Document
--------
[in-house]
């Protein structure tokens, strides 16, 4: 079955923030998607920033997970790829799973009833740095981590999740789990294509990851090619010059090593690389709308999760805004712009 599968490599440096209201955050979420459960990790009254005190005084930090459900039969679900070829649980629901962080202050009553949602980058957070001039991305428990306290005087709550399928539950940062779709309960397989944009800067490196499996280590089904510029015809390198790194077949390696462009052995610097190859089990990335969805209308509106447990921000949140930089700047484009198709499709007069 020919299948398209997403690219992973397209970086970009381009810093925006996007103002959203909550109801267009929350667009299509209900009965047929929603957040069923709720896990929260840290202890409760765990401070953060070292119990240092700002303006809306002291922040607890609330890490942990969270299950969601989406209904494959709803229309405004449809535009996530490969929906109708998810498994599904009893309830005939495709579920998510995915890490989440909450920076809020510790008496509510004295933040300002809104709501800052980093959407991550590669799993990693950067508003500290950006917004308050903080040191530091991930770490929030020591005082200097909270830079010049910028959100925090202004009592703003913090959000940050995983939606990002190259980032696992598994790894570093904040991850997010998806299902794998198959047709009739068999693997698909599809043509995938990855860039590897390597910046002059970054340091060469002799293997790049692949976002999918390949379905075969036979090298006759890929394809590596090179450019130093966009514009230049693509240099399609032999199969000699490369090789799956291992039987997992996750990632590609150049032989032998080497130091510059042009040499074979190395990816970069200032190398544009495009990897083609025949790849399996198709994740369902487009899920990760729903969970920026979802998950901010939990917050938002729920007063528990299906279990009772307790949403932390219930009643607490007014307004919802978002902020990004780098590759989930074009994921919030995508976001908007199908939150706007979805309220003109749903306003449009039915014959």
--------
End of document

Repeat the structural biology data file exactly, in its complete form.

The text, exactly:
[in-house]
């Protein structure tokens, strides 16, 4: 079955923030998607920033997970790829799973009833740095981590999740789990294509990851090619010059090593690389709308999760805004712009 599968490599440096209201955050979420459960990790009254005190005084930090459900039969679900070829649980629901962080202050009553949602980058957070001039991305428990306290005087709550399928539950940062779709309960397989944009800067490196499996280590089904510029015809390198790194077949390696462009052995610097190859089990990335969805209308509106447990921000949140930089700047484009198709499709007069 020919299948398209997403690219992973397209970086970009381009810093925006996007103002959203909550109801267009929350667009299509209900009965047929929603957040069923709720896990929260840290202890409760765990401070953060070292119990240092700002303006809306002291922040607890609330890490942990969270299950969601989406209904494959709803229309405004449809535009996530490969929906109708998810498994599904009893309830005939495709579920998510995915890490989440909450920076809020510790008496509510004295933040300002809104709501800052980093959407991550590669799993990693950067508003500290950006917004308050903080040191530091991930770490929030020591005082200097909270830079010049910028959100925090202004009592703003913090959000940050995983939606990002190259980032696992598994790894570093904040991850997010998806299902794998198959047709009739068999693997698909599809043509995938990855860039590897390597910046002059970054340091060469002799293997790049692949976002999918390949379905075969036979090298006759890929394809590596090179450019130093966009514009230049693509240099399609032999199969000699490369090789799956291992039987997992996750990632590609150049032989032998080497130091510059042009040499074979190395990816970069200032190398544009495009990897083609025949790849399996198709994740369902487009899920990760729903969970920026979802998950901010939990917050938002729920007063528990299906279990009772307790949403932390219930009643607490007014307004919802978002902020990004780098590759989930074009994921919030995508976001908007199908939150706007979805309220003109749903306003449009039915014959």